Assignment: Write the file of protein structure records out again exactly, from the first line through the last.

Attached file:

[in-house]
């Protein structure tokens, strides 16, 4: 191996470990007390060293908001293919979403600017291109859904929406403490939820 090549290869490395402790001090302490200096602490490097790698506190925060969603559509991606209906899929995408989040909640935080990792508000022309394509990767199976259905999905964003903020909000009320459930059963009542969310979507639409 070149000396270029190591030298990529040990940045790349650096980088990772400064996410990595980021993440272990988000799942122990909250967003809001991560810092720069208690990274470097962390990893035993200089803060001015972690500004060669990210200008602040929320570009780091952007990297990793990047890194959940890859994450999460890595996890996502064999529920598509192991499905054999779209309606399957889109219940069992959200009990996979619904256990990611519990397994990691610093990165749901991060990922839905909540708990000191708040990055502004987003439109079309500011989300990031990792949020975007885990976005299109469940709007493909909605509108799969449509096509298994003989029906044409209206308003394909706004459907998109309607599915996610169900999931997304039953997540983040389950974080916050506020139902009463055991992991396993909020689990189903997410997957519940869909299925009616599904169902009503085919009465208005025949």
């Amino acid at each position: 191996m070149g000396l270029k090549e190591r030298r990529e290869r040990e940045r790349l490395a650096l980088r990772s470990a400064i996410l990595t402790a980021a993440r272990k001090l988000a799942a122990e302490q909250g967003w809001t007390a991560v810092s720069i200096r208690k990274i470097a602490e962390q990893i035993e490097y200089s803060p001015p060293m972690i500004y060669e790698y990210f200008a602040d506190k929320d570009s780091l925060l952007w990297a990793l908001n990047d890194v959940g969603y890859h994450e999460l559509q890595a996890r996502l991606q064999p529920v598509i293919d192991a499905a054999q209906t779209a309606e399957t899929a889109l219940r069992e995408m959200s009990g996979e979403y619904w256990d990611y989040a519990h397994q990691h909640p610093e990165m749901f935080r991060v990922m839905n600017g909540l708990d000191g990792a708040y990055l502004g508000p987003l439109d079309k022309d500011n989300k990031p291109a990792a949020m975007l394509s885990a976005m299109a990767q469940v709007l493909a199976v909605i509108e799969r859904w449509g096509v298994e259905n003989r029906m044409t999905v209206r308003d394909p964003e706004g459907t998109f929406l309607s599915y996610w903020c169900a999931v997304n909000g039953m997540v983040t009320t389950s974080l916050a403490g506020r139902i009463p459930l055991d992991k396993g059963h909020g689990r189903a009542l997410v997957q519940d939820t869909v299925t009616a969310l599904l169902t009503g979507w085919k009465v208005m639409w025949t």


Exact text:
[in-house]
């Protein structure tokens, strides 16, 4: 191996470990007390060293908001293919979403600017291109859904929406403490939820 090549290869490395402790001090302490200096602490490097790698506190925060969603559509991606209906899929995408989040909640935080990792508000022309394509990767199976259905999905964003903020909000009320459930059963009542969310979507639409 070149000396270029190591030298990529040990940045790349650096980088990772400064996410990595980021993440272990988000799942122990909250967003809001991560810092720069208690990274470097962390990893035993200089803060001015972690500004060669990210200008602040929320570009780091952007990297990793990047890194959940890859994450999460890595996890996502064999529920598509192991499905054999779209309606399957889109219940069992959200009990996979619904256990990611519990397994990691610093990165749901991060990922839905909540708990000191708040990055502004987003439109079309500011989300990031990792949020975007885990976005299109469940709007493909909605509108799969449509096509298994003989029906044409209206308003394909706004459907998109309607599915996610169900999931997304039953997540983040389950974080916050506020139902009463055991992991396993909020689990189903997410997957519940869909299925009616599904169902009503085919009465208005025949």
């Amino acid at each position: 191996m070149g000396l270029k090549e190591r030298r990529e290869r040990e940045r790349l490395a650096l980088r990772s470990a400064i996410l990595t402790a980021a993440r272990k001090l988000a799942a122990e302490q909250g967003w809001t007390a991560v810092s720069i200096r208690k990274i470097a602490e962390q990893i035993e490097y200089s803060p001015p060293m972690i500004y060669e790698y990210f200008a602040d506190k929320d570009s780091l925060l952007w990297a990793l908001n990047d890194v959940g969603y890859h994450e999460l559509q890595a996890r996502l991606q064999p529920v598509i293919d192991a499905a054999q209906t779209a309606e399957t899929a889109l219940r069992e995408m959200s009990g996979e979403y619904w256990d990611y989040a519990h397994q990691h909640p610093e990165m749901f935080r991060v990922m839905n600017g909540l708990d000191g990792a708040y990055l502004g508000p987003l439109d079309k022309d500011n989300k990031p291109a990792a949020m975007l394509s885990a976005m299109a990767q469940v709007l493909a199976v909605i509108e799969r859904w449509g096509v298994e259905n003989r029906m044409t999905v209206r308003d394909p964003e706004g459907t998109f929406l309607s599915y996610w903020c169900a999931v997304n909000g039953m997540v983040t009320t389950s974080l916050a403490g506020r139902i009463p459930l055991d992991k396993g059963h909020g689990r189903a009542l997410v997957q519940d939820t869909v299925t009616a969310l599904l169902t009503g979507w085919k009465v208005m639409w025949t």